Kim Clijsters relinquished her chair early on Wimbledon's No 1 court yesterday, 5-4 up against Russia's Vera Zvonareva and eager to serve out for the first set.
The grey clouds that had rolled tantalisingly over SW19 all morning were still travelling, dropping nothing more than the odd spot of rain. But Clijsters wanted to get on with things.
A cautiously clad English crowd, meanwhile, was operating on its time-honoured, fingers-crossed, don't-acknowledge-the-weather basis. And for a few moments, it seemed as if we were all going to get away with it.
As the second-seeded Belgian player reached the baseline, however, the umpire announced - with a hint of complacency - that play was suspended. The crowd emitted a traditional English sigh, and Clijsters walked dutifully back to her racquet covers.
Rain duly arrived, blotting out all competitive action for hours.
Having capitulated, eventually, to her fellow Belgian Justine Henin-Hardenne in their semi-final of the Eastbourne Tournament last Friday, Clijsters was hoping to make a bold statement on the opening day of what could be her penultimate Wimbledon, assuming that she maintains her intention of retiring at the end of next year.
She had to make do with a statement of intent that contained much of the indomitable stroke-playing she had demonstrated on the south coast, where she had striven mightily to avenge the semi-final defeat her old junior opponent had inflicted on her at the French Open.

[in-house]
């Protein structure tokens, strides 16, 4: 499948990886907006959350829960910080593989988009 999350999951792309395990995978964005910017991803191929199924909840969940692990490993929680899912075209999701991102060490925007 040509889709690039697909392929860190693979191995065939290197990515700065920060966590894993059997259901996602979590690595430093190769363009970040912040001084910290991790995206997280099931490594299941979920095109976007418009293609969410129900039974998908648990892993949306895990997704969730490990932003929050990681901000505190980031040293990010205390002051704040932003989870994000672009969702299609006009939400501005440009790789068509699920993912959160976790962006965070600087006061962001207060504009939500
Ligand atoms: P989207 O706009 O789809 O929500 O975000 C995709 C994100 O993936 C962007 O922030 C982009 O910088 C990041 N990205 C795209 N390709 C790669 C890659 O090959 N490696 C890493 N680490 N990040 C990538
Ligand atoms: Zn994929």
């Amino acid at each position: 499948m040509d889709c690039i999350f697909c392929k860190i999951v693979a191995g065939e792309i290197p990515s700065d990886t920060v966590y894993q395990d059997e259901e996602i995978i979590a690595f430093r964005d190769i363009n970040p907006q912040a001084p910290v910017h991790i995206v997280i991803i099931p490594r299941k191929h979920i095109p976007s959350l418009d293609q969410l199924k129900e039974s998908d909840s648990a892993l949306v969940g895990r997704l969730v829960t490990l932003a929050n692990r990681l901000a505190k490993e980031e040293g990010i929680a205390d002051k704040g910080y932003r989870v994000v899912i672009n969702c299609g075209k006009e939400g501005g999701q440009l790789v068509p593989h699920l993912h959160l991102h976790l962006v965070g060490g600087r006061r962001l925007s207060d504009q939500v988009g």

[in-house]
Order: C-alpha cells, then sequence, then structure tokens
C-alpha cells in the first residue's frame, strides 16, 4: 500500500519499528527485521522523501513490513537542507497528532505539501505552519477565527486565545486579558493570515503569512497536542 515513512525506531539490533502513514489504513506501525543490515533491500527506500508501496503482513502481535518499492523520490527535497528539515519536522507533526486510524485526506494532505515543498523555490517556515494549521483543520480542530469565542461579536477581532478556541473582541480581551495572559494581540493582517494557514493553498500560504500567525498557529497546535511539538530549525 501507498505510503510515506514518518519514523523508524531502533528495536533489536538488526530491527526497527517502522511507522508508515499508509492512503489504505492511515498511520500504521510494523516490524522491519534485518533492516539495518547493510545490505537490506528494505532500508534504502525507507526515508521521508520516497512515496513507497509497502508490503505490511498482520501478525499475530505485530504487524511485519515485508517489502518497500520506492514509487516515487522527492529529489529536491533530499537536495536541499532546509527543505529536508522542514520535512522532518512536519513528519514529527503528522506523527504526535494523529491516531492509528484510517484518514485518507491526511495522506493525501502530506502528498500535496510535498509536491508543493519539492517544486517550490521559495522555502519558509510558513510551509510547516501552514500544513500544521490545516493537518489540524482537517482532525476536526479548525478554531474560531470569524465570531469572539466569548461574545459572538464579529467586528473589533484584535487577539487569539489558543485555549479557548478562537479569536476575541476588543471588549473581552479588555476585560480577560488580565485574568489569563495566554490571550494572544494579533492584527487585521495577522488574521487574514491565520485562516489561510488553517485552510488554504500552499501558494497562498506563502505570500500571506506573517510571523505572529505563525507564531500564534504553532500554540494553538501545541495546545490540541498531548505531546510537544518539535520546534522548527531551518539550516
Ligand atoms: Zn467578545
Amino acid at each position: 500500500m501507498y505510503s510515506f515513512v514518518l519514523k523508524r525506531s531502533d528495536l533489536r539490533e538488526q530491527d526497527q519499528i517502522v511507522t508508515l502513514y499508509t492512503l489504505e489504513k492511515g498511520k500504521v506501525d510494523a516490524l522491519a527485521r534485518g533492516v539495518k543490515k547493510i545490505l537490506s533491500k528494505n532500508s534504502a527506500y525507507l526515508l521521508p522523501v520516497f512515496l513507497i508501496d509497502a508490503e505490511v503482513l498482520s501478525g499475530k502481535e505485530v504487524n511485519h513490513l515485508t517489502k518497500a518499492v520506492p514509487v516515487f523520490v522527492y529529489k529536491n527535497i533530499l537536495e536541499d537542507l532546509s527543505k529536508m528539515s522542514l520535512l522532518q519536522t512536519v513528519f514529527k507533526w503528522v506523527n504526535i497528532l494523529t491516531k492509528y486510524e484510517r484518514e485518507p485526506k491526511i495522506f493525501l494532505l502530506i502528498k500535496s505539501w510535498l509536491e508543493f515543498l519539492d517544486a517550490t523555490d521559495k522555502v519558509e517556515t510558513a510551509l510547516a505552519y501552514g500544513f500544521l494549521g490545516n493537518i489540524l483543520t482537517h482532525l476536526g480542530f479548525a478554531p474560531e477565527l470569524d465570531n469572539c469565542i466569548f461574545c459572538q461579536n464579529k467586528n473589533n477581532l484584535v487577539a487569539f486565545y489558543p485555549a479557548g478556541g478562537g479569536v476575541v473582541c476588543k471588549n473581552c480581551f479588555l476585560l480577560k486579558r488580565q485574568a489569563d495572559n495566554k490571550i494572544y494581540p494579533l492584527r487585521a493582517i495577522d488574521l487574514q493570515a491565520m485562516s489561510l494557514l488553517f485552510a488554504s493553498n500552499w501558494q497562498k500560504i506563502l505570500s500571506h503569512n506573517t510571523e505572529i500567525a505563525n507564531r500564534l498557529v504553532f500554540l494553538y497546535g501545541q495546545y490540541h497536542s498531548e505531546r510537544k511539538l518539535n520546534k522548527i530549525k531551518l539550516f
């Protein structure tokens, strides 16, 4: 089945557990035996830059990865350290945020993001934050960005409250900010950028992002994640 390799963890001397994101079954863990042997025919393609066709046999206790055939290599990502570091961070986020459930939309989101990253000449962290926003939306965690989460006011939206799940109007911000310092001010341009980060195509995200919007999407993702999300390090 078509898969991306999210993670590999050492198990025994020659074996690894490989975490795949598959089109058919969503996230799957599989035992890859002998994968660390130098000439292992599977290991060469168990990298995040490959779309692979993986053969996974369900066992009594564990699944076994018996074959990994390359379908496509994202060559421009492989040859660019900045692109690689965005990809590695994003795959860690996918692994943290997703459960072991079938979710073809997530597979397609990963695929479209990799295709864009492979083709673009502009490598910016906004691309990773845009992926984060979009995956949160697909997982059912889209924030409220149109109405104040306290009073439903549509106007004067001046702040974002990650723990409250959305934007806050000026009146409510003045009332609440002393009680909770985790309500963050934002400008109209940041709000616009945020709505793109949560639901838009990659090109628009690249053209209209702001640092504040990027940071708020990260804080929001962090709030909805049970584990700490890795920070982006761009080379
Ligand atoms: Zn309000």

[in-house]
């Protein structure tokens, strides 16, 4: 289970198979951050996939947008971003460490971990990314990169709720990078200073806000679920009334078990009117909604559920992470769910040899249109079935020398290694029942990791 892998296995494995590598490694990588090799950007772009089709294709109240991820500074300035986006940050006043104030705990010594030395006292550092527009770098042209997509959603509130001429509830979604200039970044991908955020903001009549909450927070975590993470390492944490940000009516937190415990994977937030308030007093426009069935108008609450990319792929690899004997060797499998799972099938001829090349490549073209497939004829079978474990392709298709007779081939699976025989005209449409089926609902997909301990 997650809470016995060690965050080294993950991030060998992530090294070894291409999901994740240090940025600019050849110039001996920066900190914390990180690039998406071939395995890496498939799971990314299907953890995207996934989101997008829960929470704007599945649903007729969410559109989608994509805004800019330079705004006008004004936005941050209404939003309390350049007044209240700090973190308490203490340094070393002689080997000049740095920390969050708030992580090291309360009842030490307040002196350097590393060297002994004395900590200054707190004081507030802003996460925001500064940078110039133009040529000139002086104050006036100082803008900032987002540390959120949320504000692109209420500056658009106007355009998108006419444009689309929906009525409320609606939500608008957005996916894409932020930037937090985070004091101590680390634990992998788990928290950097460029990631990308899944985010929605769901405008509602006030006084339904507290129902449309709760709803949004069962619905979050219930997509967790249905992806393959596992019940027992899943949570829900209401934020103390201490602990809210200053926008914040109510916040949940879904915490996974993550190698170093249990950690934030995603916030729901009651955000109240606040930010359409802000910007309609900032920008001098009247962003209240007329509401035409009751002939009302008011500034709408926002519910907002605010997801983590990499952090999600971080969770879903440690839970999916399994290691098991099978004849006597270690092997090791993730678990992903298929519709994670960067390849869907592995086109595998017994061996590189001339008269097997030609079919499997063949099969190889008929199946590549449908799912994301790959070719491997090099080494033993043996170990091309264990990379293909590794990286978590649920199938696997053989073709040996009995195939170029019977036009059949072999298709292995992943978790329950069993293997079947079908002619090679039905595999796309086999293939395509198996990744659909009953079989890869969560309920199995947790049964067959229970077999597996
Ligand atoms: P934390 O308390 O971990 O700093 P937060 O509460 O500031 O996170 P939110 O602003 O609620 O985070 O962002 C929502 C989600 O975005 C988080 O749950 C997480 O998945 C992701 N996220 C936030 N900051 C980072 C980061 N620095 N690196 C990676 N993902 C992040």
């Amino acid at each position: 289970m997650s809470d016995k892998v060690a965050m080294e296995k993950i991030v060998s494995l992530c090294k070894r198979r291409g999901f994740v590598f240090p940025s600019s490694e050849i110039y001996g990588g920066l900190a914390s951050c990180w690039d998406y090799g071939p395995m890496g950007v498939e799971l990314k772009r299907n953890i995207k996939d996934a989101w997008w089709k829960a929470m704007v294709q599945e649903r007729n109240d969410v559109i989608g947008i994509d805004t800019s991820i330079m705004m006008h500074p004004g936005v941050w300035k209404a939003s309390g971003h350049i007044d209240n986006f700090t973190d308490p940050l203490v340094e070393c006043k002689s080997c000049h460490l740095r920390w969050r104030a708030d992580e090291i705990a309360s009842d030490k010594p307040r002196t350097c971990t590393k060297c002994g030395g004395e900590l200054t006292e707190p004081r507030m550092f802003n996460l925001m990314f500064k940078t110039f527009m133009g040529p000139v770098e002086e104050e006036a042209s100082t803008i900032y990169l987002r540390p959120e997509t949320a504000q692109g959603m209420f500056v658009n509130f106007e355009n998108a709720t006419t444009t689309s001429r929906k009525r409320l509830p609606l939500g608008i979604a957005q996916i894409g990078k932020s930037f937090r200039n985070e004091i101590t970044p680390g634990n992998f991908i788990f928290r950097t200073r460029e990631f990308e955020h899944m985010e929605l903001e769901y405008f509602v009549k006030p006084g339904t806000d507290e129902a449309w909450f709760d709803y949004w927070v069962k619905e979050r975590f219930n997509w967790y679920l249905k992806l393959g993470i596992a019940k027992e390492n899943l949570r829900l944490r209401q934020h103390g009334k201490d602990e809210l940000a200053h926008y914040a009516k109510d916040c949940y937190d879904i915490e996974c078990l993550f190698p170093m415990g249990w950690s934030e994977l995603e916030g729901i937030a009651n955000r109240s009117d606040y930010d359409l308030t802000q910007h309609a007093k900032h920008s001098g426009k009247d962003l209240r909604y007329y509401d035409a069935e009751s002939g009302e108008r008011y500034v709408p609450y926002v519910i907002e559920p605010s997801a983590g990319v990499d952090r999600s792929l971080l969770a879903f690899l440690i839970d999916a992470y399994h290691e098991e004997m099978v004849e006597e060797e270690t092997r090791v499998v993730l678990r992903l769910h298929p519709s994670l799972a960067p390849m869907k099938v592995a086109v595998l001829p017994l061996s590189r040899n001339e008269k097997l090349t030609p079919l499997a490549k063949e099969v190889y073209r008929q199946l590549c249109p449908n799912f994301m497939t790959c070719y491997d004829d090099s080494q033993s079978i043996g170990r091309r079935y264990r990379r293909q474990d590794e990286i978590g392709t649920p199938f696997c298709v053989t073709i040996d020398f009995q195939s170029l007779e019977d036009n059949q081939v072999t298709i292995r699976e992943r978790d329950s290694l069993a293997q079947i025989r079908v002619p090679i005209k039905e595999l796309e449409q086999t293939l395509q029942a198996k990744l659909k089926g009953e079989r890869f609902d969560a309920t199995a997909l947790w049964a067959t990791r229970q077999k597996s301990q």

However, she also revealed some of the weaknesses that had been on show at the Eastbourne event - in particular the unforced errors on her powerful forehand.
Despite her eventual victory at Eastbourne, Henin-Hardenne - seeded third here - had also suffered from inexplicable power cuts herself. But her scheduled opening match on Centre Court, against China's Meng Yuan, was stuck in the logjam behind the defending champion Roger Federer's first-round meeting with Roger Gasquet, of France.
Henin-Hardenne's perennial rival, first on, endured no such frustration, and after reaching 4-3 with a service break in hand, she appeared to be in a comfortable position.
At which point the Clijsters alter-ego came into play as she struggled to capitalise on her service game, being forced into five consecutive deuces and hitting a series of forehands beyond the baseline before recovering herself with a big serve that eventually took her to a 5-3 lead.
Zvonoreva, ranked 47th in the WTA ratings, indicated that she was not about to capitulate as she held her service to make it 5-4, concluding with an ace.
Clijsters took stock, then stepped up. Then stood down.Reuse content